huseyin tugrul buyukisik huseyin tugrul buyukisik - 26 days ago 7
Node.js Question

Using Node-Js as message passing layer

Is

(client) node-js http request <-----------> node-js http listen (server)
^ 100/1000 MBit/s ^
| LAN |
v v
a file in ramdrive a file in ramdrive
^ ^
| |
v v
C# program requesting C# or Java program
compute on data computing


easier than

(client)C# tcp ip <--------------------------------->C#/Java tcp ip (server)
socket 100/1000 Mbit/s LAN socket


in terms of error handling(such as half-open connections, acknowledgement packet management and picking right window/buffer size) and scalability (for 10-100 servers using tree-like connections)?

If node-js layer is to be used just for I/O, would it be better than MPI for a cluster on basic switches/routers(not infiniband for example)?

For now, I'm trying tcp-ip option and already have too many exceptions to handle and far from finished. There are max connections because of desktop os, the serialization of arrays also need checking against endianness of server and client and many more to counterpoise before sending/computing the data. Also everywhere it says async is best. I just started with a 1 thread for 1 connection version. Threaded version also has persistent local data to hold compute device information and compiled kernels(for opencl).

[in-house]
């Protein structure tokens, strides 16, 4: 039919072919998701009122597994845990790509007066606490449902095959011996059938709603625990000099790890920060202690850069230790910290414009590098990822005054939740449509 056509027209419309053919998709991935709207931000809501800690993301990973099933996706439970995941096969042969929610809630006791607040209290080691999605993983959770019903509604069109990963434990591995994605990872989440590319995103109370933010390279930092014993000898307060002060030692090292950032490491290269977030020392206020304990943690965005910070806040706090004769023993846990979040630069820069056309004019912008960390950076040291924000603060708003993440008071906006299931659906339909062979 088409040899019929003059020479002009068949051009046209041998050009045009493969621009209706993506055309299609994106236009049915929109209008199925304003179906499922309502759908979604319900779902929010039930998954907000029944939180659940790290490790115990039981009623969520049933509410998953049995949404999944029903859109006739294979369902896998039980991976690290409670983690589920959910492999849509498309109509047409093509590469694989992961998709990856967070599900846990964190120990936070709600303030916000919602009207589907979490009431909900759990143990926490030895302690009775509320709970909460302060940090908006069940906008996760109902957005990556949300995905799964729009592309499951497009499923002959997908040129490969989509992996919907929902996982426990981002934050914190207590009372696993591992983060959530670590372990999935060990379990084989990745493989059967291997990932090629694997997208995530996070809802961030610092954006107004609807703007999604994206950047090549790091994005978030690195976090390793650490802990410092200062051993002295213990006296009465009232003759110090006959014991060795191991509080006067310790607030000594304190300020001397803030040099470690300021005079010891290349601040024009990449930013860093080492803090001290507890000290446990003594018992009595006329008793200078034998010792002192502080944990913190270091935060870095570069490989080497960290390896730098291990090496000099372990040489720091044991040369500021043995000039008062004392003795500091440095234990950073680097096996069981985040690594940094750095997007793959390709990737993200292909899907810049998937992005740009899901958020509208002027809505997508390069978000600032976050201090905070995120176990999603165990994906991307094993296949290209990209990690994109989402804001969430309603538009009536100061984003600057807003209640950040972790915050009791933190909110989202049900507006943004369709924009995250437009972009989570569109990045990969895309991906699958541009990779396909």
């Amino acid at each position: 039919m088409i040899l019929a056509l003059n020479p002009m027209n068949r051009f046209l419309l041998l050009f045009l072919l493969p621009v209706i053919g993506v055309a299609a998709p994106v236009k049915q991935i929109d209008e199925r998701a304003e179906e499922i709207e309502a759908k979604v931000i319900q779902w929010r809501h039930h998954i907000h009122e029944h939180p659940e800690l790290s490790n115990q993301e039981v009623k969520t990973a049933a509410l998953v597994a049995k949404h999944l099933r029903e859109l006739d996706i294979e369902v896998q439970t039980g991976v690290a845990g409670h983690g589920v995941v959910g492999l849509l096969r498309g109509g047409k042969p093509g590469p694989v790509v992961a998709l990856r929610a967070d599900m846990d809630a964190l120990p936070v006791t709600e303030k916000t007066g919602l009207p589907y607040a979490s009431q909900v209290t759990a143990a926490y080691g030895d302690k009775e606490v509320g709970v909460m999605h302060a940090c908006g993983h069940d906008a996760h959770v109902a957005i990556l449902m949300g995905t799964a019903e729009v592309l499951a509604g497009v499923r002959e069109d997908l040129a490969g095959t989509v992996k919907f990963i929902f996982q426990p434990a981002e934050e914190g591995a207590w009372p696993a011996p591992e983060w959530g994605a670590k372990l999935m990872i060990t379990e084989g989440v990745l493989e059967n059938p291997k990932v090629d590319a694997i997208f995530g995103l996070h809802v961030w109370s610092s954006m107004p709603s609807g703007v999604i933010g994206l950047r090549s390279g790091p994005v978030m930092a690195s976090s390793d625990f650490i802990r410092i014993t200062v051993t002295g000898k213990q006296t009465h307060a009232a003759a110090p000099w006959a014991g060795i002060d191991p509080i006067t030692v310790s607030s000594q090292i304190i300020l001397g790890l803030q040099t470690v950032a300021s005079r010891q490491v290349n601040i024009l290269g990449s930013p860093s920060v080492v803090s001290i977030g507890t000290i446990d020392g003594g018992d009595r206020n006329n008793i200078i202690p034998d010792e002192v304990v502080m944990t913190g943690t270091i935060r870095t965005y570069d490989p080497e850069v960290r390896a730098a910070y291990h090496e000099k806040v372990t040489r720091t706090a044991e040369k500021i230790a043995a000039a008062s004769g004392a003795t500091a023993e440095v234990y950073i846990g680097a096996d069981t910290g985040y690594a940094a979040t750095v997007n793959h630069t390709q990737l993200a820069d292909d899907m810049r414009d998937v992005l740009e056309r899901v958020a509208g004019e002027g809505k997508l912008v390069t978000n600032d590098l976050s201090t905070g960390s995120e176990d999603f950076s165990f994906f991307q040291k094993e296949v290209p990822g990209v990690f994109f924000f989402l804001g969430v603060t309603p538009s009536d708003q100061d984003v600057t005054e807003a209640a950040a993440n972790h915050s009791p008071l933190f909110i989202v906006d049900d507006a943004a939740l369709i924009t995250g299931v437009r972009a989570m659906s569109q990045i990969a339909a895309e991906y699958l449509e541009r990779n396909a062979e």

If I understand correctly, both mpi and node-js need their runtime be installed on servers and clients but tcp-ip doesn't need such thing. But this wouldn't balance other difficulties would it?

Adding ramdrive between node-js and C# came into my mind because it looks easy to access a file from node-js(and C#) with much less things to worry about than a tcp connection. Http listening is also nearly one-liner in node-js when it is just passing data.

Answer

Without knowing the specifics of what you're doing, it's hard to recommend a specific solution... but I suspect you're re-inventing a solution.

Check out Redis. There are client libraries for most any language, it works over a network, handles all kinds of data types, and even supports pub/sub. It's built to be ridiculously performant... the developers of Redis made a lot of the right trade-offs for many applications.

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